From St. Barths, head to the tiny island of Anguilla where you can hide amid the proud and loyal locals. The island radiates an unspoiled innocence and is internationally renowned for exclusive five-star luxury resorts, top-ranked beaches and cuisine. The Altamer Restaurant is magnificently set on the shores of Shoal Bay West, where dining can be enjoyed beside the lapping waves. Escape the midday sun at Gwen's Reggae Grill on Shoal Bay East with a cool rum punch and a live reggae band.
Further south the island of Antigua is famous for its white-sand beaches (there are 365-one for every day of the year) but its appeal is far more diverse. By Caribbean standards Antigua is sophisticated and boasts many attractions, including its maritime history-even though a naval posting to Antigua was once considered a consignment to hell. Today one of the world's most atmospheric port areas is Nelson's Dockyard in English Harbour. Georgian warehouses have been converted into accommodations, restaurants and boutiques. Cruise around to Carlisle Bay for dinner ashore at Indigo on the Beach at the Carlisle Bay Resort. Nearby, Curtain Bluff is worth a visit for its highly regarded wine cellar boasting over 25,000 bottles from around the world and weekly tastings.
The Windward Islands stretch down the eastern Caribbean from Martinique, St. Lucia and St. Vincent to the Grenadines–a chain of islands with lush rainforests, dramatic mountains and sheltered bays fringed with white sandy beaches. Grenada, the southernmost of the Windward Islands, is your next stop aboard Sherakhan. A romantic place remarkably unchanged, Grenada has been spared the negative impact that mass-tourism brought to some of its neighbors. The current flurry of sustainable development on this stunning spice island has it poised to become the St. Barths of the Windwards. There is talk of a new Four Seasons and a Ritz Carlton coming, but it is British entrepreneur Peter de Savary who currently spearheads the island's future. De Savary's project includes a marina, two hotel and property developments and two outposts in the island's interior aimed at providing a sophisticated lifestyle while retaining the charm of the island. The grand marina project, Port Louis, is billed as the Caribbean's answer to St. Tropez. With a lively marina village and waterfront development, the project offers a wide range of options for those seeking the yachting life.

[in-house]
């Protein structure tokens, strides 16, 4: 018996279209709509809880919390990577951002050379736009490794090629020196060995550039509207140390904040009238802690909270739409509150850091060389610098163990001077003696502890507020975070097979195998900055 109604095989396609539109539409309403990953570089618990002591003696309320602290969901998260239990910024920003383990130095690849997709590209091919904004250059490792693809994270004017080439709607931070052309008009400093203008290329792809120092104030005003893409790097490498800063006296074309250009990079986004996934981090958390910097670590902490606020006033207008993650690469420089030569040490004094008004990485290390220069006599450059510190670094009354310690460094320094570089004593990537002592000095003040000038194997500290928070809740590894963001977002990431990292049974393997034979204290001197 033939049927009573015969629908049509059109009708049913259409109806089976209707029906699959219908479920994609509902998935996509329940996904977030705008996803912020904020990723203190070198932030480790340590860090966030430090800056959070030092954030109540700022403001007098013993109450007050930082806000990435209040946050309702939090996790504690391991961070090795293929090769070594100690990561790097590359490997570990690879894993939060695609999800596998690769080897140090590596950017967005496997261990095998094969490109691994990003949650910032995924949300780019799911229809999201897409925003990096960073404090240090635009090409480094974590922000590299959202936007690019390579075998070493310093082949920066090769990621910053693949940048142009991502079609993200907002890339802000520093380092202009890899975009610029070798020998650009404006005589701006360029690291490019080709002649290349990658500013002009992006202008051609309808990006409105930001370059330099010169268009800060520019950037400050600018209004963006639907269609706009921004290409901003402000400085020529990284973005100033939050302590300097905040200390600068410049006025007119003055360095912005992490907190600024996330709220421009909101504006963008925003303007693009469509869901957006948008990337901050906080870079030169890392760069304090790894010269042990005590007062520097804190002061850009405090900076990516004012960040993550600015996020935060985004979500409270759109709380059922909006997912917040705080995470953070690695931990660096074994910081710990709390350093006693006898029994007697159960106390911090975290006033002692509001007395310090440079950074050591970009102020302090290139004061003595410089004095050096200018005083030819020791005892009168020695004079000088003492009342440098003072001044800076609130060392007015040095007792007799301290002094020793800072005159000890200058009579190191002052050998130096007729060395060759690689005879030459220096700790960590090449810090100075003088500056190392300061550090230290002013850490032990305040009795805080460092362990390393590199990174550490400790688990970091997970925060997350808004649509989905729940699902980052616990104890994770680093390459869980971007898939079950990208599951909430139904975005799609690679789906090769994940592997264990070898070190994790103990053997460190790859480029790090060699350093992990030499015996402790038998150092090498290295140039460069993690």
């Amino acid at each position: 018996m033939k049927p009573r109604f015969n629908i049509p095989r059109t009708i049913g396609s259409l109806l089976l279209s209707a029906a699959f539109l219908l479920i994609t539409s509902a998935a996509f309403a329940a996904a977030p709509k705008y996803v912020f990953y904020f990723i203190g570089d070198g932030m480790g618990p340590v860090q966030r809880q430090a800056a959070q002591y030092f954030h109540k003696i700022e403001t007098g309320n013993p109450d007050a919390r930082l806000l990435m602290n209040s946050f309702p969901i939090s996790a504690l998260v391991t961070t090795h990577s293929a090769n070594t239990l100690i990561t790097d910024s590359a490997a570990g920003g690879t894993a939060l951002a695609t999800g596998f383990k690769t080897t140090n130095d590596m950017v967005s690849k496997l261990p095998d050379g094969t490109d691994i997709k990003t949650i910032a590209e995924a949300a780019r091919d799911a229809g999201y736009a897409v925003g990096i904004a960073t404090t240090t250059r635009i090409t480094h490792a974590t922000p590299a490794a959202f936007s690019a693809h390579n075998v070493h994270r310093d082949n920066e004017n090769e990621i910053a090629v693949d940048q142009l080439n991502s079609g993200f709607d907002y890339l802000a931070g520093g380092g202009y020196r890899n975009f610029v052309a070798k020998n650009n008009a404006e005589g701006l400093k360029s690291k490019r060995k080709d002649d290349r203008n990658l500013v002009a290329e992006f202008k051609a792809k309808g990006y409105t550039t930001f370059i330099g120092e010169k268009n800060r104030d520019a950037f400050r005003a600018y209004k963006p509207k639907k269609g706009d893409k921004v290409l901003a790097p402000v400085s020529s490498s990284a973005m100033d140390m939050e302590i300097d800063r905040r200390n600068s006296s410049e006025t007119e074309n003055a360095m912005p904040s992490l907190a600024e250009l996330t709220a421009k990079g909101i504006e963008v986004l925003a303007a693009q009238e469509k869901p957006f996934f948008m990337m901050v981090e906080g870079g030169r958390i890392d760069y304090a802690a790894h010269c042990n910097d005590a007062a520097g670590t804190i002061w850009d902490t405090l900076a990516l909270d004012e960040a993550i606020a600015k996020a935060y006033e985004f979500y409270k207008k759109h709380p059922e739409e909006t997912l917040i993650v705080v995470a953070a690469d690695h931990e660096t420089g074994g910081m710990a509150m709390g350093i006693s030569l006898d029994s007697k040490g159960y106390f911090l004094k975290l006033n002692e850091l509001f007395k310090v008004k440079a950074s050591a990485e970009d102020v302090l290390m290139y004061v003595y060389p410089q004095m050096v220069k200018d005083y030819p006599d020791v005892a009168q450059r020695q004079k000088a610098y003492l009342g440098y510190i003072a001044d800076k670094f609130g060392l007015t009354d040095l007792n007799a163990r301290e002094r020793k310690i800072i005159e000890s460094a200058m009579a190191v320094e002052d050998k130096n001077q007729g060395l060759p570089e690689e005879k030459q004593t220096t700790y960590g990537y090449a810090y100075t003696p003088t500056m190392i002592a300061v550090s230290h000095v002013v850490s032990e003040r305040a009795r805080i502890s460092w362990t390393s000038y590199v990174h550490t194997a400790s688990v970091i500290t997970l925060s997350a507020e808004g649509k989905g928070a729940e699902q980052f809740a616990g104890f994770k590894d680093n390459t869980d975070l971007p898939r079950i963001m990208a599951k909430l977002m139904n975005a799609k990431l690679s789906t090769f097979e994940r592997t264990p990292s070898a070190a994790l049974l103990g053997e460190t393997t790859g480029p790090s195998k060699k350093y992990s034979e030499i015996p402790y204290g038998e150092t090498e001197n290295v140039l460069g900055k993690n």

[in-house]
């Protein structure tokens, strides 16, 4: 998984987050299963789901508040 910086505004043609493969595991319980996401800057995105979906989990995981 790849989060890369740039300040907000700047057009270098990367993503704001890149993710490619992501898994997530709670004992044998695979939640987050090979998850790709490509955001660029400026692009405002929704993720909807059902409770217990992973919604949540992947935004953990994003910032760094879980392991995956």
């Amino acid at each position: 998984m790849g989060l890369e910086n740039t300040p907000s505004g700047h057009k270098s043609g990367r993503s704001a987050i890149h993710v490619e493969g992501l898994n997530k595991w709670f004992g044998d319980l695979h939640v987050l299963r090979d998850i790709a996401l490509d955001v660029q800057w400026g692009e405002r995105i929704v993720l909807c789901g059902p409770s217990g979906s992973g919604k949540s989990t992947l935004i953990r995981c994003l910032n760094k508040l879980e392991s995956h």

Closer to home, the Bahamas trickle from the tip of Florida down the glorious blue waters of the Atlantic. From the Abacos to the Exumas, these shallows are home to more than 30 diving destinations, unspoiled reefs, a plethora of wrecks and the spectacular Blue Hole. If you desire as much privacy ashore as you have on a boat like the Sherakhan, then Little Whale Cay is a 93-acre private island available for exclusive hire. Lying amid the Bahamas' Berry Islands chain, the island is home to a colonial-style main house, two guesthouses, a small village for staff, a harbor, a lighthouse and a 2,000-foot landing strip. The surrounding Berry Islands provide 30 isles and close to 100 cays to explore. Set on the eastern edge of the Great Bahama Bank, the waters are known for bonefish and sailing, but the main appeal is seclusion on a desert island.
Camper & Nicholsons International
St. Thomas, Virgin IslandsCharlotte Amalie is the capital of the U.S. Virgin Islands, so the Yacht Haven USVI is perfect for your visit to St. Thomas. You'll find pastel waterfront houses against the emerald hills near world-famous duty-free shopping and restaurants.
Sport & Leisure